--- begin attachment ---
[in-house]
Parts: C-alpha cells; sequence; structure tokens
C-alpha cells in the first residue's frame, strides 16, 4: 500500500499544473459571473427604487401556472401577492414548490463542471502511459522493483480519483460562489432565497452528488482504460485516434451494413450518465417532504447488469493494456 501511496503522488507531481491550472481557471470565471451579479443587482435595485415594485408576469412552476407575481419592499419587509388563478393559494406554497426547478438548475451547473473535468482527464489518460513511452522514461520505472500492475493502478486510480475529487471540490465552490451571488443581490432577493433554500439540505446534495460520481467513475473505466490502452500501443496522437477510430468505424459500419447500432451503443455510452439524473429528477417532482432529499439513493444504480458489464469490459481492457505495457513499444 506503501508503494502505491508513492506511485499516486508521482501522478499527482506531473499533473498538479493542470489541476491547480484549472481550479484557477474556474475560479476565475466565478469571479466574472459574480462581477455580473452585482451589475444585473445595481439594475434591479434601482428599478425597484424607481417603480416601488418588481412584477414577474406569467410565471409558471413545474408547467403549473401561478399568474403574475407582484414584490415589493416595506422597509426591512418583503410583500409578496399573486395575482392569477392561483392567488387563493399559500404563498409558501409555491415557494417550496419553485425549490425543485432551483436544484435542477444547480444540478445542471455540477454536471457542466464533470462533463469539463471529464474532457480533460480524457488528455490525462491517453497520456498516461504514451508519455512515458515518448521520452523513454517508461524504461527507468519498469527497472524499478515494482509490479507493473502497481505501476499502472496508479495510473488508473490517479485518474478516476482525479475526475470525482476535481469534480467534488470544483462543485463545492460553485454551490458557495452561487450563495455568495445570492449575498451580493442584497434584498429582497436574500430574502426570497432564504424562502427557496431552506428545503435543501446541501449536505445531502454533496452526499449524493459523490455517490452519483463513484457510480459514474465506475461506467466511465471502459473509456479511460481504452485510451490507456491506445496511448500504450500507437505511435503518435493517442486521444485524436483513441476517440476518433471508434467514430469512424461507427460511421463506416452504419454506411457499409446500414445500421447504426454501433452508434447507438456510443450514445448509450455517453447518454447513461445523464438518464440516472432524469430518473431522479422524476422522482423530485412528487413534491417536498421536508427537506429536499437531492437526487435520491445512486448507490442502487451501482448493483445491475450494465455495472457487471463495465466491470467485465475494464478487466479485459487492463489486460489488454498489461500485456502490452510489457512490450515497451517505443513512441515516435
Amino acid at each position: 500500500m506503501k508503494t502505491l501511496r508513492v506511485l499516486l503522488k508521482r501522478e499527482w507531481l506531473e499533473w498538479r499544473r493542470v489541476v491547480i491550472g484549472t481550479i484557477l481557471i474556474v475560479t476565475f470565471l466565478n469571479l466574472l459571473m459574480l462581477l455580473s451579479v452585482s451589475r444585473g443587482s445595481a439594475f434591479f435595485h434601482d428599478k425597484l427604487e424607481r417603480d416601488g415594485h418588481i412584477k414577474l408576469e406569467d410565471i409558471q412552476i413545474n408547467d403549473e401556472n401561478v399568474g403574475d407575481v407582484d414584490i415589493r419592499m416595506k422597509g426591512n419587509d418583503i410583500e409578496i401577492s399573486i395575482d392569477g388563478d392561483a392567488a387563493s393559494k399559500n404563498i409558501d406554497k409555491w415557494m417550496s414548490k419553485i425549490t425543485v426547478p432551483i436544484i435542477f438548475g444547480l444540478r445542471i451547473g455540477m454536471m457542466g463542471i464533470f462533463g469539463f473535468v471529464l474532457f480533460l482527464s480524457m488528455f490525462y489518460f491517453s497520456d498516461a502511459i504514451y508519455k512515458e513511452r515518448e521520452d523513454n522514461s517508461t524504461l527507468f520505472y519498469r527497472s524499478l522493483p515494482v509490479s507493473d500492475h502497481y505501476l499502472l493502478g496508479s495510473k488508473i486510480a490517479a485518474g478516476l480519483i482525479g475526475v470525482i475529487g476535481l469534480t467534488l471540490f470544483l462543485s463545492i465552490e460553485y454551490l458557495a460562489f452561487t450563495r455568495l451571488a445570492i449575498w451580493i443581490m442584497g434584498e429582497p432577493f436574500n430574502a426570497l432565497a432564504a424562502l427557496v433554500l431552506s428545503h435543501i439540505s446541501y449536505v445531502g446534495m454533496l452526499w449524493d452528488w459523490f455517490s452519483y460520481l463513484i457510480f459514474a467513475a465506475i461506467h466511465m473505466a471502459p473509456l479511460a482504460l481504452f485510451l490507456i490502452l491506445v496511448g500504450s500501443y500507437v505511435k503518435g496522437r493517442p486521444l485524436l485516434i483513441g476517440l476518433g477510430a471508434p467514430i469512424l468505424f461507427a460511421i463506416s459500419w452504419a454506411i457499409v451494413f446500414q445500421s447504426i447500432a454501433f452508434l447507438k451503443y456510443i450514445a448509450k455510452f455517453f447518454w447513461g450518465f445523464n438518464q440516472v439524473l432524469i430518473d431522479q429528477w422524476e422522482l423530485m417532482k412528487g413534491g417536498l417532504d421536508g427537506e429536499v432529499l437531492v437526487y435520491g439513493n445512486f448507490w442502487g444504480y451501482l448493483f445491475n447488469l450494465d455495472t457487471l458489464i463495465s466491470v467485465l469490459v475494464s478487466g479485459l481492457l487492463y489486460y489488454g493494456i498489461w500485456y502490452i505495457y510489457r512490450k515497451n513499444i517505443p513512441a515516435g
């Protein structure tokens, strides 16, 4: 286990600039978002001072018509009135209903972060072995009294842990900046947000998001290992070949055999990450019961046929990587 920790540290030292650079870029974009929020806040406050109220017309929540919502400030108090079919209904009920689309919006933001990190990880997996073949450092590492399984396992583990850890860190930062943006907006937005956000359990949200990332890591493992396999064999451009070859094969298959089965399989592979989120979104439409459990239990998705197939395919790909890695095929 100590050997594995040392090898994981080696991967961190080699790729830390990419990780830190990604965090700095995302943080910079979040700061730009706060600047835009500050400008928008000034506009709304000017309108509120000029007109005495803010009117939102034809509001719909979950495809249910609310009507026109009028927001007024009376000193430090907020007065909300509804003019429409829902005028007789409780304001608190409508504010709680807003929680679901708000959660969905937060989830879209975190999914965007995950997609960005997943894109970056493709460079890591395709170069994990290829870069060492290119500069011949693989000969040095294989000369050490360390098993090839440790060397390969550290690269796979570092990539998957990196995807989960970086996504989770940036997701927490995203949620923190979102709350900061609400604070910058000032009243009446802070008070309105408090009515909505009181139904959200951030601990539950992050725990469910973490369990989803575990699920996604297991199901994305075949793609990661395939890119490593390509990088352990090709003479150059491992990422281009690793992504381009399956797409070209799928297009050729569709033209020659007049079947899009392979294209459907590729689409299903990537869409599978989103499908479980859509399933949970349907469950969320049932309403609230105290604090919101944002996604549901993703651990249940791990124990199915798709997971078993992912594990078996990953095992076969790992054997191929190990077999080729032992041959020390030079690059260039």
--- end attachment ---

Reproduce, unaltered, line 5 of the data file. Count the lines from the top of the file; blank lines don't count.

């Protein structure tokens, strides 16, 4: 286990600039978002001072018509009135209903972060072995009294842990900046947000998001290992070949055999990450019961046929990587 920790540290030292650079870029974009929020806040406050109220017309929540919502400030108090079919209904009920689309919006933001990190990880997996073949450092590492399984396992583990850890860190930062943006907006937005956000359990949200990332890591493992396999064999451009070859094969298959089965399989592979989120979104439409459990239990998705197939395919790909890695095929 100590050997594995040392090898994981080696991967961190080699790729830390990419990780830190990604965090700095995302943080910079979040700061730009706060600047835009500050400008928008000034506009709304000017309108509120000029007109005495803010009117939102034809509001719909979950495809249910609310009507026109009028927001007024009376000193430090907020007065909300509804003019429409829902005028007789409780304001608190409508504010709680807003929680679901708000959660969905937060989830879209975190999914965007995950997609960005997943894109970056493709460079890591395709170069994990290829870069060492290119500069011949693989000969040095294989000369050490360390098993090839440790060397390969550290690269796979570092990539998957990196995807989960970086996504989770940036997701927490995203949620923190979102709350900061609400604070910058000032009243009446802070008070309105408090009515909505009181139904959200951030601990539950992050725990469910973490369990989803575990699920996604297991199901994305075949793609990661395939890119490593390509990088352990090709003479150059491992990422281009690793992504381009399956797409070209799928297009050729569709033209020659007049079947899009392979294209459907590729689409299903990537869409599978989103499908479980859509399933949970349907469950969320049932309403609230105290604090919101944002996604549901993703651990249940791990124990199915798709997971078993992912594990078996990953095992076969790992054997191929190990077999080729032992041959020390030079690059260039």